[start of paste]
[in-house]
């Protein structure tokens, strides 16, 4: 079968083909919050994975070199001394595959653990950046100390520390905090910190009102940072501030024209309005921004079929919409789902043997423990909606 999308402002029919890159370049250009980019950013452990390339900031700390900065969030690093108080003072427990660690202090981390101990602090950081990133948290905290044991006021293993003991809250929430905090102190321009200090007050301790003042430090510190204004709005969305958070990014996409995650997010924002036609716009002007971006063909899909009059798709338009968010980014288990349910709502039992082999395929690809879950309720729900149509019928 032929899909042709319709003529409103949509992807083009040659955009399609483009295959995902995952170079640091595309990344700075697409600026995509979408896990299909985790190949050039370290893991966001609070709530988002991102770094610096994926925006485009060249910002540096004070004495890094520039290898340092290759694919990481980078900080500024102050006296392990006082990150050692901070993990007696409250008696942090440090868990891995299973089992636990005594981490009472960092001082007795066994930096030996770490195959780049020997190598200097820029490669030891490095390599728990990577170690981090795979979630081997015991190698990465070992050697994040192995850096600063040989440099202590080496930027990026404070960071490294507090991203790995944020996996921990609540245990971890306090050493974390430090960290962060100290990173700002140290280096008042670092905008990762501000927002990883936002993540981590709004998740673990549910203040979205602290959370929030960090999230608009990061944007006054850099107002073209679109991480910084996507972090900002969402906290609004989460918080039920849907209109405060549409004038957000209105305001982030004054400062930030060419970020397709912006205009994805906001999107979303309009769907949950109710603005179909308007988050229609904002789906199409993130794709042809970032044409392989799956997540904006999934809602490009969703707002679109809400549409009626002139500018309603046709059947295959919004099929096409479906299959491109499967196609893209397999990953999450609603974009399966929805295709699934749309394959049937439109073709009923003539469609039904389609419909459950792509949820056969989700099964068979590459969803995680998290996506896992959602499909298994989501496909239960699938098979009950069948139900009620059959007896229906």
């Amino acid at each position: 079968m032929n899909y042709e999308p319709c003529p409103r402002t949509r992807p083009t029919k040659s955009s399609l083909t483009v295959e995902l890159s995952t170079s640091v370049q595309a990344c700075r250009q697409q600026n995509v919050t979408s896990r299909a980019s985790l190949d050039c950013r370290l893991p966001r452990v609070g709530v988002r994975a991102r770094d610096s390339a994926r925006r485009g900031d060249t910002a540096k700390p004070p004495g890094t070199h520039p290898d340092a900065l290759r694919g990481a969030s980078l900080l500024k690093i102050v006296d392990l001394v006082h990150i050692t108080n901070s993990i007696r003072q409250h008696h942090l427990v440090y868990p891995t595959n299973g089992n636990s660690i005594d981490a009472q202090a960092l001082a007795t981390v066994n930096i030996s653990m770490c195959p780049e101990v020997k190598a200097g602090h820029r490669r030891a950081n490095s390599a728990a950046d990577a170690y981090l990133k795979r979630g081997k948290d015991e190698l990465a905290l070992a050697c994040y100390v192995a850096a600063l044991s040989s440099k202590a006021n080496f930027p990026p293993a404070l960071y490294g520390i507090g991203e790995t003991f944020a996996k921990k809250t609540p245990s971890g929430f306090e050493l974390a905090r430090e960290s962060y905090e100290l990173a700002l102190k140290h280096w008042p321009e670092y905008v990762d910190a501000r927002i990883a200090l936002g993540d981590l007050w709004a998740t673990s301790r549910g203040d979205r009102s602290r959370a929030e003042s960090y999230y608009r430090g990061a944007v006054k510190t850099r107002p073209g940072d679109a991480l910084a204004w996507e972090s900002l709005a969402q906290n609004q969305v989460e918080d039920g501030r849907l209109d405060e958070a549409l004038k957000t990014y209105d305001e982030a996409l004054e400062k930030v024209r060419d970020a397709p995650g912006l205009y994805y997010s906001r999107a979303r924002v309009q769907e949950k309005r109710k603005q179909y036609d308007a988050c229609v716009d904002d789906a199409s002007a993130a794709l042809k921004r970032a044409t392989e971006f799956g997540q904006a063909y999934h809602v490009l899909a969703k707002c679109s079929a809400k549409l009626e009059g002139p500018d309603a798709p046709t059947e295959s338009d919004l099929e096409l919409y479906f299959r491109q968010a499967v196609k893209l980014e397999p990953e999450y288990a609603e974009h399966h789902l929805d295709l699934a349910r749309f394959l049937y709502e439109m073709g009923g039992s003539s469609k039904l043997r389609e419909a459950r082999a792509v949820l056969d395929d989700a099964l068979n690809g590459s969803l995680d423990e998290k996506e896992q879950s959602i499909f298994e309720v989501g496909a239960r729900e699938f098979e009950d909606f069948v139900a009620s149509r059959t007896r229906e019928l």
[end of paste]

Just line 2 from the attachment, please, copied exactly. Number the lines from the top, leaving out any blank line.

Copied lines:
């Protein structure tokens, strides 16, 4: 079968083909919050994975070199001394595959653990950046100390520390905090910190009102940072501030024209309005921004079929919409789902043997423990909606 999308402002029919890159370049250009980019950013452990390339900031700390900065969030690093108080003072427990660690202090981390101990602090950081990133948290905290044991006021293993003991809250929430905090102190321009200090007050301790003042430090510190204004709005969305958070990014996409995650997010924002036609716009002007971006063909899909009059798709338009968010980014288990349910709502039992082999395929690809879950309720729900149509019928 032929899909042709319709003529409103949509992807083009040659955009399609483009295959995902995952170079640091595309990344700075697409600026995509979408896990299909985790190949050039370290893991966001609070709530988002991102770094610096994926925006485009060249910002540096004070004495890094520039290898340092290759694919990481980078900080500024102050006296392990006082990150050692901070993990007696409250008696942090440090868990891995299973089992636990005594981490009472960092001082007795066994930096030996770490195959780049020997190598200097820029490669030891490095390599728990990577170690981090795979979630081997015991190698990465070992050697994040192995850096600063040989440099202590080496930027990026404070960071490294507090991203790995944020996996921990609540245990971890306090050493974390430090960290962060100290990173700002140290280096008042670092905008990762501000927002990883936002993540981590709004998740673990549910203040979205602290959370929030960090999230608009990061944007006054850099107002073209679109991480910084996507972090900002969402906290609004989460918080039920849907209109405060549409004038957000209105305001982030004054400062930030060419970020397709912006205009994805906001999107979303309009769907949950109710603005179909308007988050229609904002789906199409993130794709042809970032044409392989799956997540904006999934809602490009969703707002679109809400549409009626002139500018309603046709059947295959919004099929096409479906299959491109499967196609893209397999990953999450609603974009399966929805295709699934749309394959049937439109073709009923003539469609039904389609419909459950792509949820056969989700099964068979590459969803995680998290996506896992959602499909298994989501496909239960699938098979009950069948139900009620059959007896229906």